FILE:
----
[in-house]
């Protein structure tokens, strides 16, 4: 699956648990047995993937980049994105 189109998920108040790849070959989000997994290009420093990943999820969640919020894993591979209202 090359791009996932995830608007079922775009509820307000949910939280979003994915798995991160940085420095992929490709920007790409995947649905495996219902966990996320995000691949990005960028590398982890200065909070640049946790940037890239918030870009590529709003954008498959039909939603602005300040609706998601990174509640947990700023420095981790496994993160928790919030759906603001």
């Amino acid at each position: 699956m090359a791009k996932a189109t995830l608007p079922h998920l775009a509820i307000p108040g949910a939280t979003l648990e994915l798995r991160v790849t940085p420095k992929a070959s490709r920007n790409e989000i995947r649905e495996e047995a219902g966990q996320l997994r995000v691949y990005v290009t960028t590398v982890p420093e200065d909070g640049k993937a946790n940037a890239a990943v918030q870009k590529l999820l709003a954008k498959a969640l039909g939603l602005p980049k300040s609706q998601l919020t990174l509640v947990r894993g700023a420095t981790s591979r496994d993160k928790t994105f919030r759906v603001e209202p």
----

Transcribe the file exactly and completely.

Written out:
[in-house]
């Protein structure tokens, strides 16, 4: 699956648990047995993937980049994105 189109998920108040790849070959989000997994290009420093990943999820969640919020894993591979209202 090359791009996932995830608007079922775009509820307000949910939280979003994915798995991160940085420095992929490709920007790409995947649905495996219902966990996320995000691949990005960028590398982890200065909070640049946790940037890239918030870009590529709003954008498959039909939603602005300040609706998601990174509640947990700023420095981790496994993160928790919030759906603001």
């Amino acid at each position: 699956m090359a791009k996932a189109t995830l608007p079922h998920l775009a509820i307000p108040g949910a939280t979003l648990e994915l798995r991160v790849t940085p420095k992929a070959s490709r920007n790409e989000i995947r649905e495996e047995a219902g966990q996320l997994r995000v691949y990005v290009t960028t590398v982890p420093e200065d909070g640049k993937a946790n940037a890239a990943v918030q870009k590529l999820l709003a954008k498959a969640l039909g939603l602005p980049k300040s609706q998601l919020t990174l509640v947990r894993g700023a420095t981790s591979r496994d993160k928790t994105f919030r759906v603001e209202p």